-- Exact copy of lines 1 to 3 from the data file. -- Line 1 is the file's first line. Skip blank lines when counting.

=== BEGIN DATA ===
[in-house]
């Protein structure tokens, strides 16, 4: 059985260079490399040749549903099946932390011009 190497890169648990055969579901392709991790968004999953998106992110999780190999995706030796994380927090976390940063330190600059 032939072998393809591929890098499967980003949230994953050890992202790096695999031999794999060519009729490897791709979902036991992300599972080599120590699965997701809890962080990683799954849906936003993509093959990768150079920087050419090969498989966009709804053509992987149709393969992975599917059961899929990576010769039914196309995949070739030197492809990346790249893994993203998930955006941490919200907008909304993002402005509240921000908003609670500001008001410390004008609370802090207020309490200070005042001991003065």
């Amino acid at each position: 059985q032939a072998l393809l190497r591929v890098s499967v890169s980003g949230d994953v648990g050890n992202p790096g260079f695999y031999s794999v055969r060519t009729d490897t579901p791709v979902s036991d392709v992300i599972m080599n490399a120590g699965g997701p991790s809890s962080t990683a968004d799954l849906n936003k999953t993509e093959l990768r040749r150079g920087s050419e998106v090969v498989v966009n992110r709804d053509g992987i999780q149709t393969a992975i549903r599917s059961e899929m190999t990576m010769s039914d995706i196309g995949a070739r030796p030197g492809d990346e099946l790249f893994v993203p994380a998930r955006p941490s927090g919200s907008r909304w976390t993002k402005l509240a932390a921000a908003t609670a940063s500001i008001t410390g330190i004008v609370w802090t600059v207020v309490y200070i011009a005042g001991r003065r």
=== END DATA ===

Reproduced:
[in-house]
């Protein structure tokens, strides 16, 4: 059985260079490399040749549903099946932390011009 190497890169648990055969579901392709991790968004999953998106992110999780190999995706030796994380927090976390940063330190600059 032939072998393809591929890098499967980003949230994953050890992202790096695999031999794999060519009729490897791709979902036991992300599972080599120590699965997701809890962080990683799954849906936003993509093959990768150079920087050419090969498989966009709804053509992987149709393969992975599917059961899929990576010769039914196309995949070739030197492809990346790249893994993203998930955006941490919200907008909304993002402005509240921000908003609670500001008001410390004008609370802090207020309490200070005042001991003065």
């Amino acid at each position: 059985q032939a072998l393809l190497r591929v890098s499967v890169s980003g949230d994953v648990g050890n992202p790096g260079f695999y031999s794999v055969r060519t009729d490897t579901p791709v979902s036991d392709v992300i599972m080599n490399a120590g699965g997701p991790s809890s962080t990683a968004d799954l849906n936003k999953t993509e093959l990768r040749r150079g920087s050419e998106v090969v498989v966009n992110r709804d053509g992987i999780q149709t393969a992975i549903r599917s059961e899929m190999t990576m010769s039914d995706i196309g995949a070739r030796p030197g492809d990346e099946l790249f893994v993203p994380a998930r955006p941490s927090g919200s907008r909304w976390t993002k402005l509240a932390a921000a908003t609670a940063s500001i008001t410390g330190i004008v609370w802090t600059v207020v309490y200070i011009a005042g001991r003065r």